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Allergen Labelling - Legislation & Best Practice Guidance FreeFrom ‘Allergy & Intolerance’ Seminar 10 December 2008 Dr Chun-Han Chan Food Allergy Branch.

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Presentation on theme: "Allergen Labelling - Legislation & Best Practice Guidance FreeFrom ‘Allergy & Intolerance’ Seminar 10 December 2008 Dr Chun-Han Chan Food Allergy Branch."— Presentation transcript:

1 Allergen Labelling - Legislation & Best Practice Guidance FreeFrom ‘Allergy & Intolerance’ Seminar 10 December 2008 Dr Chun-Han Chan Food Allergy Branch Food Standards Agency

2 Types of Labelling Statutory requirements deliberate ingredients in pre-packed foods – implements EU legislation (Directive 2003/89/EC and subsequent Directives) Voluntary Best Practice Guidance labelling of possible allergen cross contamination allergen information provision for non pre-packed foods, including in catering establishments

3 List of Allergenic Ingredients Cereals containing gluten Crustaceans Eggs Fish Lupin Milk Molluscs Peanuts Sesame seeds Soybeans Tree nuts Celery Mustard Sulphite (above 10mg/kg or l)

4 EU Food Information Proposal proposal issued on 30 January 2008 aims to consolidate food labelling requirements into single piece of legislation incorporates existing provisions for allergen labelling for pre-packed foods proposes extending allergen labelling requirements to non-prepacked foods, including in catering businesses currently being negotiated with Commission and other Member States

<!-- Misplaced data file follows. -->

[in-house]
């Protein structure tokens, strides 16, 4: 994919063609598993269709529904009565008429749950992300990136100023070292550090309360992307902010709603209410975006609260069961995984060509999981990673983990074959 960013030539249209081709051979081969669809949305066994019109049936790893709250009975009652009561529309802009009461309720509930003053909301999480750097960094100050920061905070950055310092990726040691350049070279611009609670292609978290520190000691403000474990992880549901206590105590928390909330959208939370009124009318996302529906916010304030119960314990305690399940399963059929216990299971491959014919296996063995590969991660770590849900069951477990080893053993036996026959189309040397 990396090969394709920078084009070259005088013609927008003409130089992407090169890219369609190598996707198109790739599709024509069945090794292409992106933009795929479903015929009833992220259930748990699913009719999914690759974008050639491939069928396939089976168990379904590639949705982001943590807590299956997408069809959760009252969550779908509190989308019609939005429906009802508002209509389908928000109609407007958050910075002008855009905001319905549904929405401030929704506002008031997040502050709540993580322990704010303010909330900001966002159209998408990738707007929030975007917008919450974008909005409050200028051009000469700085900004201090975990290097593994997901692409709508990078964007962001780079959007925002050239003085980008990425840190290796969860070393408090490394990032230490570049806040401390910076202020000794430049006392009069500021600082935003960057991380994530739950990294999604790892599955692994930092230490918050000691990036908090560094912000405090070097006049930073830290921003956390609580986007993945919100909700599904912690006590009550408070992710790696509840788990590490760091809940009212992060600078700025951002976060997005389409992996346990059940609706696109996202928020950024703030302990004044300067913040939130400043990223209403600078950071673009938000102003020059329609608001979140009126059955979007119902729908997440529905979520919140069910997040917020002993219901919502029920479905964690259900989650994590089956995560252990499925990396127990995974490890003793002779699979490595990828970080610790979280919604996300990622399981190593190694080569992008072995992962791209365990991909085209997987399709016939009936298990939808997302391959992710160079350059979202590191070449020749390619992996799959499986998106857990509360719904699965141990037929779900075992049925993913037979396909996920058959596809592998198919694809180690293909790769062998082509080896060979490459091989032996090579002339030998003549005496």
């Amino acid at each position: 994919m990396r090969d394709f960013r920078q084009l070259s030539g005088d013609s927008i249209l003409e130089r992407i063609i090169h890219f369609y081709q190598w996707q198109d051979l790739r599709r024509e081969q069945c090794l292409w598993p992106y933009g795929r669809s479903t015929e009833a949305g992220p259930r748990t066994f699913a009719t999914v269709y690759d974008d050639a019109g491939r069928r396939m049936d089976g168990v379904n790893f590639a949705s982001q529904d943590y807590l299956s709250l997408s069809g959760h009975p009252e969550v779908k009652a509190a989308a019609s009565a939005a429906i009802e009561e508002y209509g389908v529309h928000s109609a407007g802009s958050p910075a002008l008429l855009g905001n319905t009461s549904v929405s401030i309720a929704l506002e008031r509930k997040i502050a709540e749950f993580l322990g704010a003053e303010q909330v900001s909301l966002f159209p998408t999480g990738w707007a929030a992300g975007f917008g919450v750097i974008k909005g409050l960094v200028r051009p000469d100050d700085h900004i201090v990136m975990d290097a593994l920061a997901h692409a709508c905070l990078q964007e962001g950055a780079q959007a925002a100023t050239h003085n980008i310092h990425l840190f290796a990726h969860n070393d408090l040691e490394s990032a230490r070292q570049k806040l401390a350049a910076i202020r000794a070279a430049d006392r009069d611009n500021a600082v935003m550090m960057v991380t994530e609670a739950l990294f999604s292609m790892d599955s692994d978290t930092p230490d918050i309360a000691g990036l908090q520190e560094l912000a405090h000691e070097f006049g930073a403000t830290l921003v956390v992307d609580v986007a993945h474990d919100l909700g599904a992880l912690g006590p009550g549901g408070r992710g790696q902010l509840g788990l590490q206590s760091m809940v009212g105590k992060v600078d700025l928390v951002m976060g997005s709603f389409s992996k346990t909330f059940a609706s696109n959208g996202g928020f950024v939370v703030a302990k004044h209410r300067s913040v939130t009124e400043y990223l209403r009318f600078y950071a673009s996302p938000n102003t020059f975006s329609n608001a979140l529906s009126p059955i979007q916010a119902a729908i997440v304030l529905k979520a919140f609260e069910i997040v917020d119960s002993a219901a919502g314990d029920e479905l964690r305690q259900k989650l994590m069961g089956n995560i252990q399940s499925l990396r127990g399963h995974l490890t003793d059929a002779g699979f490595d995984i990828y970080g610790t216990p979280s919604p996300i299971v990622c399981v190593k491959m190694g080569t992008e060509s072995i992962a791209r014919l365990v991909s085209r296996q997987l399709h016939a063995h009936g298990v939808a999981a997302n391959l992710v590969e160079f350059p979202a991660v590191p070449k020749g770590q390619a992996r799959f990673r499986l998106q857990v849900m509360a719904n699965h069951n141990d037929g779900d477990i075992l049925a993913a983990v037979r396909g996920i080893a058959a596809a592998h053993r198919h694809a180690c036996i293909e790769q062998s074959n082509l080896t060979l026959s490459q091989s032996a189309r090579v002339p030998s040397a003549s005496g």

5 Best Practice Guidance - providing allergen information for foods that are not pre-packed

6 Non Pre-Packed Foods - provision of information on allergens that are deliberate ingredients in foods Foods sold loose or pre-packed on the premises for direct sale, including in catering establishments –exempt from provisions of EU Directive 2003/89/EC Agency published best practice guidance in January 2008 Recent draft food information regulation proposes extending requirements for allergen labelling from pre-packed foods to foods sold non pre-packed

7 How to balance the needs for information of those that are allergic or intolerant to certain foods against the practical problems faced by businesses in supplying such information Which allergens? Following statutory or voluntary labelling? Dialogue between consumer and seller Non Pre-Packed Foods - Agency best practice guidance

8 Format of the Guidance Voluntary Best Practice Guidance booklet –background information –key messages –examples of issues to consider in range of different types of businesses Leaflet for small/micro businesses Poster


10 Main Guidance Document Aimed at medium and larger businesses and enforcement officers Full information on providing accurate information on the allergen content of the foods sold non pre-packed Practical advice on how to tackle allergy issues

11 Leaflet

12 Key Messages Aimed at small and micro businesses Highlights the key principles that businesses need to think about in a simple, easy to access format Introduces the 14 food allergens required to be labelled in pre-packed foods and where they can be found


14 Poster Highlights allergy issues in the non-prepacked foods sector Intended as a training aid to introduce the main allergens of concern Highlights how to deal with enquiries from food allergic customers May be of particular use in training staff who do not have English as their first language